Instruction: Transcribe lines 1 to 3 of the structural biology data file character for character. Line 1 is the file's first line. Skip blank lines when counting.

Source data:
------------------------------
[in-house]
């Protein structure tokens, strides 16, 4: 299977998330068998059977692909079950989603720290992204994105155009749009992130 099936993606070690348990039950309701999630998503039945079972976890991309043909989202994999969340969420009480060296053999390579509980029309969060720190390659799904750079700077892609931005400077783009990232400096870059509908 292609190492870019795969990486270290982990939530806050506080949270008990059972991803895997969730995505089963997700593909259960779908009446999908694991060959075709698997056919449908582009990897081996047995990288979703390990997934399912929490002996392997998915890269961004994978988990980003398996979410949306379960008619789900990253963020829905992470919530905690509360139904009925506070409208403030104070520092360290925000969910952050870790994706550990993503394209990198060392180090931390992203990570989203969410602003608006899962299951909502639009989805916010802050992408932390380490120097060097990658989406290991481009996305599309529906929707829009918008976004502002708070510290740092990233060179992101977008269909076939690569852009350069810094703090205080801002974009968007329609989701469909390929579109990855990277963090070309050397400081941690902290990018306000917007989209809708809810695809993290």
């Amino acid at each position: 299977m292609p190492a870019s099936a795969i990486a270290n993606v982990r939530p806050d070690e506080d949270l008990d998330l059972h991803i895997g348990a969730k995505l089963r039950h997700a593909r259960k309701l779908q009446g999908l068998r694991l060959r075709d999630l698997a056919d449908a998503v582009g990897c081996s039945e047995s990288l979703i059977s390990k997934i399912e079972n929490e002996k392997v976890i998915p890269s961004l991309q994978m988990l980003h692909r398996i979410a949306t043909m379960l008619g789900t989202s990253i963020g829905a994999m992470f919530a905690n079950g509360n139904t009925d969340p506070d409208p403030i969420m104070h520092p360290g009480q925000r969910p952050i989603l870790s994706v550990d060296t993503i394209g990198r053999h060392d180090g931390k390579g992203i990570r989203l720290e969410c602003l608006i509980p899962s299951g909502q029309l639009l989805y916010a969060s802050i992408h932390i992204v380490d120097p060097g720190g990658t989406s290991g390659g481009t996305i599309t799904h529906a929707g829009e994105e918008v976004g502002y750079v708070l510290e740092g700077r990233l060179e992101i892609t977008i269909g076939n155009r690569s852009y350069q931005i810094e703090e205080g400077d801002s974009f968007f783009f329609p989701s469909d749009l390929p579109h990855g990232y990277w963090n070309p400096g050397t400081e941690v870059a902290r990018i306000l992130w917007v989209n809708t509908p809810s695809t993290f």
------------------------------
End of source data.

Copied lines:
[in-house]
């Protein structure tokens, strides 16, 4: 299977998330068998059977692909079950989603720290992204994105155009749009992130 099936993606070690348990039950309701999630998503039945079972976890991309043909989202994999969340969420009480060296053999390579509980029309969060720190390659799904750079700077892609931005400077783009990232400096870059509908 292609190492870019795969990486270290982990939530806050506080949270008990059972991803895997969730995505089963997700593909259960779908009446999908694991060959075709698997056919449908582009990897081996047995990288979703390990997934399912929490002996392997998915890269961004994978988990980003398996979410949306379960008619789900990253963020829905992470919530905690509360139904009925506070409208403030104070520092360290925000969910952050870790994706550990993503394209990198060392180090931390992203990570989203969410602003608006899962299951909502639009989805916010802050992408932390380490120097060097990658989406290991481009996305599309529906929707829009918008976004502002708070510290740092990233060179992101977008269909076939690569852009350069810094703090205080801002974009968007329609989701469909390929579109990855990277963090070309050397400081941690902290990018306000917007989209809708809810695809993290």
């Amino acid at each position: 299977m292609p190492a870019s099936a795969i990486a270290n993606v982990r939530p806050d070690e506080d949270l008990d998330l059972h991803i895997g348990a969730k995505l089963r039950h997700a593909r259960k309701l779908q009446g999908l068998r694991l060959r075709d999630l698997a056919d449908a998503v582009g990897c081996s039945e047995s990288l979703i059977s390990k997934i399912e079972n929490e002996k392997v976890i998915p890269s961004l991309q994978m988990l980003h692909r398996i979410a949306t043909m379960l008619g789900t989202s990253i963020g829905a994999m992470f919530a905690n079950g509360n139904t009925d969340p506070d409208p403030i969420m104070h520092p360290g009480q925000r969910p952050i989603l870790s994706v550990d060296t993503i394209g990198r053999h060392d180090g931390k390579g992203i990570r989203l720290e969410c602003l608006i509980p899962s299951g909502q029309l639009l989805y916010a969060s802050i992408h932390i992204v380490d120097p060097g720190g990658t989406s290991g390659g481009t996305i599309t799904h529906a929707g829009e994105e918008v976004g502002y750079v708070l510290e740092g700077r990233l060179e992101i892609t977008i269909g076939n155009r690569s852009y350069q931005i810094e703090e205080g400077d801002s974009f968007f783009f329609p989701s469909d749009l390929p579109h990855g990232y990277w963090n070309p400096g050397t400081e941690v870059a902290r990018i306000l992130w917007v989209n809708t509908p809810s695809t993290f």